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Water sensitive urban and building design (2016)

Water Sensitive Urban Design (WSUD) is an emerging urban development paradigm aimed to minimise hydrological impacts of urban development on environment. In practice, the WSDU integrates stormwater, groundwater water supply and wastewater management to:

  • protect existing natural features and ecological processes;
  • maintain natural hydrologic behaviour of catchments;
  • protect water quality of surface and ground waters;
  • minimise demand on the reticulated water supply system;
  • minimise wastewater discharges to the natural environment;
  • integrate water into the landscape to enhance visual, social, cultural and ecological values.

WSUD aims for an integrated approach across various scales, from individual allotments to large subdivision and major catchments. In practice, to apply WSUD principles means to:

  • protect natural creeks and other waterways on site;
  • reduce potable water demand through measures such as water efficient fittings and appliances, rainwater harvesting and wastewater re-use;
  • treat in a decentralised manner urban stormwater for re-use and/or discharge to receiving waters;
  • match the natural water runoff regime as closely as possible;
  • minimise wastewater generation and treating wastewater to a standard suitable for effluent re-use opportunities;
  • integrate stormwater management into the landscape, creating multiple use corridors that maximise the visual and recreational amenity of the development;
  • support water utility innovations.

A comprehensive strategy for WSUD, should consider the following technical aspects: (i) planning for water conservation (optimise water distribution amongst various uses, investigate potable water conservation, wastewater re-use and storm water harvesting opportunities); (ii) improve quality of storm water (including  storm water treatment measures to reduce pollutants); and (iii) integration with elements of urban design. Institutional aspects such as collaboration with watershed authorities, alternative approaches to community involvement, and ways to drive innovation are as important and should frame the whole process of WSUD implementation.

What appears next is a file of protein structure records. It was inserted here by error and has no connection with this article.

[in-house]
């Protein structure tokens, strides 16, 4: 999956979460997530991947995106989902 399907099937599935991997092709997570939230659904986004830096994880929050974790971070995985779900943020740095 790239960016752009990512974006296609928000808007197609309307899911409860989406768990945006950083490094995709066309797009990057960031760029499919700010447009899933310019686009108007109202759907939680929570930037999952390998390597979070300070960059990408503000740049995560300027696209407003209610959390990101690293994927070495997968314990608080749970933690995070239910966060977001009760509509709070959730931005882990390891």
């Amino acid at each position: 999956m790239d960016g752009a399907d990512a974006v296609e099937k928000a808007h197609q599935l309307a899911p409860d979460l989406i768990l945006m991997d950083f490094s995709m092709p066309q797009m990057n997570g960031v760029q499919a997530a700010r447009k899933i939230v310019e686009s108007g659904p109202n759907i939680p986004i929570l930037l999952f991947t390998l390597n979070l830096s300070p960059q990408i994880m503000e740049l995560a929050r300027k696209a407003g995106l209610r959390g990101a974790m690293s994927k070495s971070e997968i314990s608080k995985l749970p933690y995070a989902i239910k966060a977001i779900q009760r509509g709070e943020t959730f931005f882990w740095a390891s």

Reducing hardened, impervious surfaces and accurately design drainage of urban spaces, in combination with the use of pervious roads, penetrable concrete and water passing pavements helps to enhance the infiltration of storm water in underlying surface, reducing runoff into sewerage systems and urban spaces, attenuating flood peaks, reducing the urban pollution load in run-off), as well as reduce the risk of damages due to drainage system failure by flooding. facilitating groundwater recharge. Sustainable Urban Drainage Systems (SUDS) are made up of one or more structures built to manage surface water runoff; they tend to mimic natural drainage. SUDS often incorporate soil and vegetation in structures that are usually impermeable (e.g. green rooftops); the uptake and passage through soil and vegetation reduces runoff velocity and improves water quality. Surface permeability in urban areas can be increased by using permeable paving where appropriate (e.g. footpaths, car-parking areas, access roads), thus reducing surface run-off and increasing groundwater recharge. The harvesting and use of rainwater can reduce the pressure on drinking water resources. Infiltration devices, such as “soakaways”, allow water to be drained directly into the ground; basins, ponds, and urban infrastructure such as children’s playgrounds can be designed to hold (excess) water when it rains. Measures for rainwater utilization for non-potable uses and design of urban public spaces can help meet water efficiency targets and improve environmental quality.

Additional Details
Reference information

Adaptation Details


Stakeholder participation

Inter-organisational collaboration and collaboration with the watershed administration, and community participation is a key factor for city planning. The importance of collaborative stakeholder participation and information systems is highlighted in the literature for the successful implementation of these measures, as well as for the achievement of integrated urban drainage management (IUDM).

Success and Limiting Factors

Rainwater and stormwater management in urban areas is considered a tangible and risk-free solution, because of the low side effects and the efficiency and the effectiveness considered high. The reduction of water consumption of urban, private and public sectors, by the development of programmes to promote the efficient use of water, has been also considered highly valuable, pointing to benefits even in case of less pronounced climate change impacts. Key transition factors for cities are:

  • inter-organisational collaboration and collaboration with the watershed administration, and community participation;
  • uniform regulatory framework and processes;
  • organisational capacity;
  • and organisational commitment.